Research England has awarded a £1.2 million grant to the University of Cambridge to establish a Policy Evidence Unit for University Commercialisation and Innovation (UCI). The new unit will help to drive a step change in universities’ contributions to delivering increased research and development (R&D) and innovation in the UK through these uncertain and turbulent times.
UCI will be developed in partnership with the National Centre for Universities and Business (NCUB) and the Centre for Science, Technology and Innovation Policy (CSTI). It will create much needed capacity in the UK to support the needs of UK government departments, funding agencies, and universities for better data, evidence, and expert insights, to develop more effective approaches for university commercialisation and innovation.
The needs for better evidence are growing as we move from the immediate Covid-19 pandemic crisis into the longer-term economic recovery period, and as the government looks to maximise the value realised from its increasing investments in the research base. Universities need to find new ways of working with businesses, investors and others to open up opportunities for wealth creation, address emerging innovation challenges, and improve productivity. To unlock this potential, governments will have to adapt policies and funding programmes to become key enabling partners in this process.
Tomas Ulrichsen, Director of the new Policy Evidence Unit for University Commercialisation and Innovation, said: “I am delighted to bring CSTI and NCUB expertise together to establish this important new policy evidence unit. UCI will be dedicated to building UK capacity to help strengthen the significant contributions that universities make to innovation through their commercialisation, partnerships and other knowledge exchange activities. The funding support from Research England Development Fund enables us to support policymakers, funders and universities with better and more targeted evidence and expert insight, to consider how to build on and adapt their approaches to university-driven commercialisation and innovation. This will help economies across the UK recover, reconfigure, and thrive through the economic recovery following the COVID-19 pandemic”
Dr Joe Marshall, Chief Executive of the National Centre for Universities and Business (NCUB), said: “We are delighted that NCUB is a strategic partner to the critical work that this new policy unit will be advancing. The nation’s recovery from this crisis will be aided and powered by new ideas commercialised from our world leading universities into business-led innovation. Understanding how this collaboration happens and how we can encourage greater levels of collaboration is a key driver for the work of NCUB. We are therefore thrilled to have this fantastic opportunity to work with leading experts in this arena and play a role in rebuilding a dynamic, inclusive, and resilient economy.”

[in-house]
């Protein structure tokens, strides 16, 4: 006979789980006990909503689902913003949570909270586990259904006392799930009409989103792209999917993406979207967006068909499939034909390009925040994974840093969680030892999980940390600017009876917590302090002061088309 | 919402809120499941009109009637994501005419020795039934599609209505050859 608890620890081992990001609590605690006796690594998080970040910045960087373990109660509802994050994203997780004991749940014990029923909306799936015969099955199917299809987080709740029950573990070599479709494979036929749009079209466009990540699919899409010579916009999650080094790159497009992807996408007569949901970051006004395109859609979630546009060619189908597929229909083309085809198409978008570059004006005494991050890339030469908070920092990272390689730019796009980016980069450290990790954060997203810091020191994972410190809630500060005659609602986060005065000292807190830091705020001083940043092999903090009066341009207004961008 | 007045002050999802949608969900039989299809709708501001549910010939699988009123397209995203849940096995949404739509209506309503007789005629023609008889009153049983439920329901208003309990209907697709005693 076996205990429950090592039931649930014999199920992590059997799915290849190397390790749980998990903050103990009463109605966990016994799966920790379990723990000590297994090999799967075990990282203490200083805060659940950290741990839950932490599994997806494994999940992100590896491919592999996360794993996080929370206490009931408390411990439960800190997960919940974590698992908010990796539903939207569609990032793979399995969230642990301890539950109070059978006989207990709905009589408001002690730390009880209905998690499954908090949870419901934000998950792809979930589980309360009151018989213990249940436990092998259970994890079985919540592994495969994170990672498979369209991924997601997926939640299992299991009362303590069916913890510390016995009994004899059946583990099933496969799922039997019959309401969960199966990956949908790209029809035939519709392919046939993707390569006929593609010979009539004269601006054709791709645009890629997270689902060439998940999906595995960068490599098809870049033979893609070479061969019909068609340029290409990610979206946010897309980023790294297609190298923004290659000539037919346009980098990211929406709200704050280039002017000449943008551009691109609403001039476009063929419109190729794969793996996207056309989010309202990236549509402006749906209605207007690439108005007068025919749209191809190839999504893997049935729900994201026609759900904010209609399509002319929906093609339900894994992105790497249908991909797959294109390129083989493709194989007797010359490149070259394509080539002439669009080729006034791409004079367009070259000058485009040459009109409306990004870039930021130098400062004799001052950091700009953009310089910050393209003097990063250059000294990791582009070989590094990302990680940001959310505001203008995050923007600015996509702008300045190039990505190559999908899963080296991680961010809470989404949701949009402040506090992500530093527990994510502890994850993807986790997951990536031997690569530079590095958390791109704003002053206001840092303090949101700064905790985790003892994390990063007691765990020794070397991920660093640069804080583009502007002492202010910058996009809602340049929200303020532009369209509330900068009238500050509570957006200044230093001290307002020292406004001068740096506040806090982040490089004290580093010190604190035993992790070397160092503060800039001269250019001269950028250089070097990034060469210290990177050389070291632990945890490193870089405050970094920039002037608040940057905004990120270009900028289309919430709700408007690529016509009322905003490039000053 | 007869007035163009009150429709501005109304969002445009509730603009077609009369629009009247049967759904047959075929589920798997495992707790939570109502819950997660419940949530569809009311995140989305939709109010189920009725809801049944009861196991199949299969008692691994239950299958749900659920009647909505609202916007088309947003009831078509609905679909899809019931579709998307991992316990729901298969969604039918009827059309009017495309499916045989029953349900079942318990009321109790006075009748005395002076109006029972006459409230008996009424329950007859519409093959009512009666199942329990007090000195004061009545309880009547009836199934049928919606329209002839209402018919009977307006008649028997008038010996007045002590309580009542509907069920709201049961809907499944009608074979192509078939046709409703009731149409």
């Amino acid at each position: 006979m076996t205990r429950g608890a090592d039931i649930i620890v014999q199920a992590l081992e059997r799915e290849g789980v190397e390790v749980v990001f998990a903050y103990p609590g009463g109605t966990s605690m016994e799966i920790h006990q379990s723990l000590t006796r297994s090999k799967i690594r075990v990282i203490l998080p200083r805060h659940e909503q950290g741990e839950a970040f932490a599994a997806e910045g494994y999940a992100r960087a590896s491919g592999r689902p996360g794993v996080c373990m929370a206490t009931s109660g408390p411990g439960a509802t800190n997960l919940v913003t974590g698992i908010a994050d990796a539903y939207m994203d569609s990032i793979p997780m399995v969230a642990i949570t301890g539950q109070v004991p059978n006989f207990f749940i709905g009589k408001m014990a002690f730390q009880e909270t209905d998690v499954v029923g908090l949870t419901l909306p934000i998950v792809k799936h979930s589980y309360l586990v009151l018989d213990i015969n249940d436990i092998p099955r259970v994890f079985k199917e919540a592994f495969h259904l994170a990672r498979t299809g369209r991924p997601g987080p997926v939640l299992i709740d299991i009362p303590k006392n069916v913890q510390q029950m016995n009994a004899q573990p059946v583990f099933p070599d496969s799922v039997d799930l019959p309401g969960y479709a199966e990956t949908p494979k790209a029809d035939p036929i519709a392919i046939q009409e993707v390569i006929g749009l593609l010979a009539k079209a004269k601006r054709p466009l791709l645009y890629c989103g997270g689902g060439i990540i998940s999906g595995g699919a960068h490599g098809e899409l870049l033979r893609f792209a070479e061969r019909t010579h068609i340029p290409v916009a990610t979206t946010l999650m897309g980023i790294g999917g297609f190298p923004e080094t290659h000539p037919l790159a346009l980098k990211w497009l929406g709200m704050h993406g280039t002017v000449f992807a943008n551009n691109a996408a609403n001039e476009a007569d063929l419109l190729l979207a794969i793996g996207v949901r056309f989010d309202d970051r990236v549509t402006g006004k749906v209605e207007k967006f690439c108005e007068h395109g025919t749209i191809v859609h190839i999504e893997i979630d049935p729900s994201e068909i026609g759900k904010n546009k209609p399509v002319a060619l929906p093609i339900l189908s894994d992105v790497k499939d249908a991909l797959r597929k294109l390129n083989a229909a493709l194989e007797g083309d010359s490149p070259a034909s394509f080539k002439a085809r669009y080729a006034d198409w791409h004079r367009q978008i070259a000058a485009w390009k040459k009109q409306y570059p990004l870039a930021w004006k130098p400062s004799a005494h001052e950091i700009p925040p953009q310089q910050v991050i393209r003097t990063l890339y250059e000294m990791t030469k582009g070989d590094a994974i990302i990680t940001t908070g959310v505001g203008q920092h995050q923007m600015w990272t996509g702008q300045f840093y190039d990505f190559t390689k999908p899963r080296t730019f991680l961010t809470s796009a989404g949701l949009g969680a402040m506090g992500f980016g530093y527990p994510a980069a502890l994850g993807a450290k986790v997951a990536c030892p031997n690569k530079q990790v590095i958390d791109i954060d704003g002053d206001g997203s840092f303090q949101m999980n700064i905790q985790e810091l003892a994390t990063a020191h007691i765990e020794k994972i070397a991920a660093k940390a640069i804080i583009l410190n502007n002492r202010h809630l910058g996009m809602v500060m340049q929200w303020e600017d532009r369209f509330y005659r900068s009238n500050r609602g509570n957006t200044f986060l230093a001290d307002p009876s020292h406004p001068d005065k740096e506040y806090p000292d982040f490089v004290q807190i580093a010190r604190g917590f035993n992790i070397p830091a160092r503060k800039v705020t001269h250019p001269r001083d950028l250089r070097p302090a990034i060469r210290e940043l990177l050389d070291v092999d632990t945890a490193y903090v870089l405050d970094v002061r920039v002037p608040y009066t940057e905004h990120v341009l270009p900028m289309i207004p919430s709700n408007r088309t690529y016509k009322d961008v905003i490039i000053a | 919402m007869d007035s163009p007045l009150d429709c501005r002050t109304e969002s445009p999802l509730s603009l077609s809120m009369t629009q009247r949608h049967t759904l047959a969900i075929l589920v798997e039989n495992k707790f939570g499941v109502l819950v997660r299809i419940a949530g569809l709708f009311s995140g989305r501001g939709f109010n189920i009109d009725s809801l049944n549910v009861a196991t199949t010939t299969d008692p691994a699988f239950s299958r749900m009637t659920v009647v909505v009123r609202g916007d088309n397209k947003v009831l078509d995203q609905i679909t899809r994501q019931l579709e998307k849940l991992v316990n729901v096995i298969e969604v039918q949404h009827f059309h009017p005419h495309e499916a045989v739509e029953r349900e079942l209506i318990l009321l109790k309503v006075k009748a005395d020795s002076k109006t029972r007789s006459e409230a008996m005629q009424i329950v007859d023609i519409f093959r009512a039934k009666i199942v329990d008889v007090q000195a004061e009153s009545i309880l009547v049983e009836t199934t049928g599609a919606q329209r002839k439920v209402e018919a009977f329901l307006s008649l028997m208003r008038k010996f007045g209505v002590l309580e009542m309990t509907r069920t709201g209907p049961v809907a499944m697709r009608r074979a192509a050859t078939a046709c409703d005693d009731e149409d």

Dr Eoin O’Sullivan, Director of the Centre for Science, Technology & Innovation (CSTI), said: “At a time of significant uncertainty and change, when the UK research and innovation base has critical role to play in national recovery and future industrial competitiveness, it is vital that policy makers receive focused and actionable evidence in a timely way. We are extremely pleased to be partners of the new policy unit, supporting their efforts to deliver timely policy studies and rapid-response analyses on topics related to emerging technology commercialisation and knowledge exchange. UCI is an important new policy evidence activity in the UK’s research & innovation system, bringing together state-of-the-art insights from academic innovation policy research with the professional expertise and insights of the UK’s commercialisation and knowledge exchange communities in both industry and higher education.”
Working closely with key stakeholders, UCI will be initially focusing on three areas:
- First, developing an evidence base on how the Covid-19 induced economic crisis is affecting universities’ abilities to contribute to innovation, and identify possible actions to ensure they are able to play a strategic and active role in the national economic recovery.
- Second, improving our understanding of the research-to-innovation commercialisation journeys and examine how policies and university practices could be strengthened to deliver increased value to the UK.
- Third, advancing the data and metrics available to better capture the performance of universities in delivering economic and social impacts through their commercialisation activities to facilitate more effective benchmarking and evaluation of performance.
UCI will be hosted by CSTI in the University of Cambridge’s Department of Engineering.